We’re seeing certain scams becoming more prevalent across the small to medium business sector including business email compromise, ransomware, distributed denial of service and supply chain compromise. Our data show the value of scams is also increasing, with a 56 per cent increase in losses for businesses in the 2022 financial year.
“One of the most important things businesses can do to protect themselves is to ensure their staff remain up to date on the ever-changing and increasingly sophisticated scams targeting SMEs.”
Governments globally have recognised the increasing risks and are introducing or amending existing regulations to better protect essential services. For example, following recent breaches, changes are being introduced to the Privacy Act via the Privacy Legislation Amendment (Enforcement and Other Measures) Bill 2022 in Australia.
The definition of essential services is also being expanded to include more industries, increasing regulatory pressure on many Australian businesses to comply with legislation and ensure they have strong processes for safely collecting and storing data to avoid potential financial penalties and reputational damage.
One of the most important things businesses can do to protect themselves is to ensure their staff remain up to date on the ever-changing and increasingly sophisticated scams targeting SMEs. ANZ’s Cyber Security for Business guide provides an overview of the most prevalent scams targeting businesses and tactics businesses can employ to mitigate risks.
Business email compromise
Business email compromise (BEC) attacks, which use email to abuse trust in business processes resulting in fraud and impersonation, continue to rise. Australian Competition and Consumer Commission data show Australian businesses lost $227 million to payment redirection scams in 2021, a 77 per cent increase compared with a year earlier.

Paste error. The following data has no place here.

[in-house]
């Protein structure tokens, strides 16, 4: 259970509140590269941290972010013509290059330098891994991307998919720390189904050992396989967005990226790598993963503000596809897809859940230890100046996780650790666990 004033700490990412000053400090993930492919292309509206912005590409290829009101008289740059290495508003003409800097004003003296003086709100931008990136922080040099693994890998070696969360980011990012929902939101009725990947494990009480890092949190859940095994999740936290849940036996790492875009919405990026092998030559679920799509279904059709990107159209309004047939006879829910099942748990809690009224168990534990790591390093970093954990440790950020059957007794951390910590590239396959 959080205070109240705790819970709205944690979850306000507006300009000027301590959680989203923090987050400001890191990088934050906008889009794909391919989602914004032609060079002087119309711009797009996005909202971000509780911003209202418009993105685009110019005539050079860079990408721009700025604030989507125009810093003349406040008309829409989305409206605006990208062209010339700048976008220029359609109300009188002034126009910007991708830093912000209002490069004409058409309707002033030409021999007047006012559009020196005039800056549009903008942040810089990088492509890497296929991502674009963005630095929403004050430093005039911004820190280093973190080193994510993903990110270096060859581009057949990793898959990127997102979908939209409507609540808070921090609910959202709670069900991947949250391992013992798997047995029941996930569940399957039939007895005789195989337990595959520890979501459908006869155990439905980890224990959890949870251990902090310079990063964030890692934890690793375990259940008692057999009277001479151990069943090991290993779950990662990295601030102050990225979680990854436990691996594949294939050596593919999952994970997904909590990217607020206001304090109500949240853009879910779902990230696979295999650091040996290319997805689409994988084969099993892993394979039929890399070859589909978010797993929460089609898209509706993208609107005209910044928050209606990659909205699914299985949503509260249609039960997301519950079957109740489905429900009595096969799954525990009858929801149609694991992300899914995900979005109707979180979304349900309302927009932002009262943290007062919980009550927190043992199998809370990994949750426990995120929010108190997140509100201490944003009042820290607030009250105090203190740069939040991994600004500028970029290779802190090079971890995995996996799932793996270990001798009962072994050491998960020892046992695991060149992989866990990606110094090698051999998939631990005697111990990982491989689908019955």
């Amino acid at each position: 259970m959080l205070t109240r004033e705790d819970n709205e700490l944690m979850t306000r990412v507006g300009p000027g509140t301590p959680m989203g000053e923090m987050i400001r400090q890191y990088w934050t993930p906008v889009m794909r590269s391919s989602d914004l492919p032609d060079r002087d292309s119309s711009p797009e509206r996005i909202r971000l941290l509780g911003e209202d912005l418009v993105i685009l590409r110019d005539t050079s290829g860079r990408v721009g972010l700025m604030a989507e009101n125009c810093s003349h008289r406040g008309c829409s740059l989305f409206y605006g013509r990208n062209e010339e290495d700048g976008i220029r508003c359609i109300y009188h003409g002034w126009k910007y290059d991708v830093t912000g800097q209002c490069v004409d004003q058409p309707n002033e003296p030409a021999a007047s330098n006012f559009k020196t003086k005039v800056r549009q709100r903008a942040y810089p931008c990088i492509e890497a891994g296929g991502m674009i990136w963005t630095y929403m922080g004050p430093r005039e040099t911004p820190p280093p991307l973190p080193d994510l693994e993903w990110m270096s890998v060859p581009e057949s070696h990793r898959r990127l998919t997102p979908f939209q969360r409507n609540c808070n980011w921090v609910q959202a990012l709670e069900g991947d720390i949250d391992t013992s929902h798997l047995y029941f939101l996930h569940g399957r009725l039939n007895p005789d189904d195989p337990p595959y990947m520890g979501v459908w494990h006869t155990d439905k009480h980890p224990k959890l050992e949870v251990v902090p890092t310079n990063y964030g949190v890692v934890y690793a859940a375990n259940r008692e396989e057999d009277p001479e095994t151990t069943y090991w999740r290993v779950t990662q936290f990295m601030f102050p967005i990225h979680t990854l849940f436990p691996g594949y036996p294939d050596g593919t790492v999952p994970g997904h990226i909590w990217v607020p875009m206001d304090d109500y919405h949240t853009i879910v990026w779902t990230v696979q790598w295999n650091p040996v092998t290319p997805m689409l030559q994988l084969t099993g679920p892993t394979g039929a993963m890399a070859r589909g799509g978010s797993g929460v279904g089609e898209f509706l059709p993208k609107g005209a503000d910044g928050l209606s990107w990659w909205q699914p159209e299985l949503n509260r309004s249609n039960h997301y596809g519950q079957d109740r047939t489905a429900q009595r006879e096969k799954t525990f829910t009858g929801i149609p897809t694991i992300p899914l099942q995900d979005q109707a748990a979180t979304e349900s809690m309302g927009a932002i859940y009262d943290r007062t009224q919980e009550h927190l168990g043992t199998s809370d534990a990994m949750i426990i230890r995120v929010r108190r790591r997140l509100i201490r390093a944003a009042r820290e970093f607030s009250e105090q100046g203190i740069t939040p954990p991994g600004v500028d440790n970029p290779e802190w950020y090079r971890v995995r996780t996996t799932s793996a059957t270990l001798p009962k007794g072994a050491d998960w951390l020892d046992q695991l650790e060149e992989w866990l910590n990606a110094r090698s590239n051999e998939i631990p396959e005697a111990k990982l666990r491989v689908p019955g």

Scammers are becoming more targeted in their use of emails and using additional channels to deceive including SMS, instant messaging and social media.
Business can protect themselves by ensuring workers are aware of the warning signs which include an unexpected change of bank details, urgency in payment requests and threats of serious consequences if payment isn't made.
It’s also important to implement verification processes for financial requests, for example a phone call or in-person or two-person verification. Check details such as a sender's domain spelling and compare it with previous correspondence. Businesses should also enable multi-factor authentication.
The importance of employee education is true for large corporates as well. Last month one of our bankers received what looked to be an email from a Victorian-based construction company requesting a $289,500 bank transfer. It was similar in tone and content to previous transfer requests received from the customer.
Due to our team’s understanding of BEC risks, our banker called the customer to confirm the transfer and was informed it was fraudulent. In this instance fraud was prevented due to the banker’s understanding of the risks and ways to mitigate them.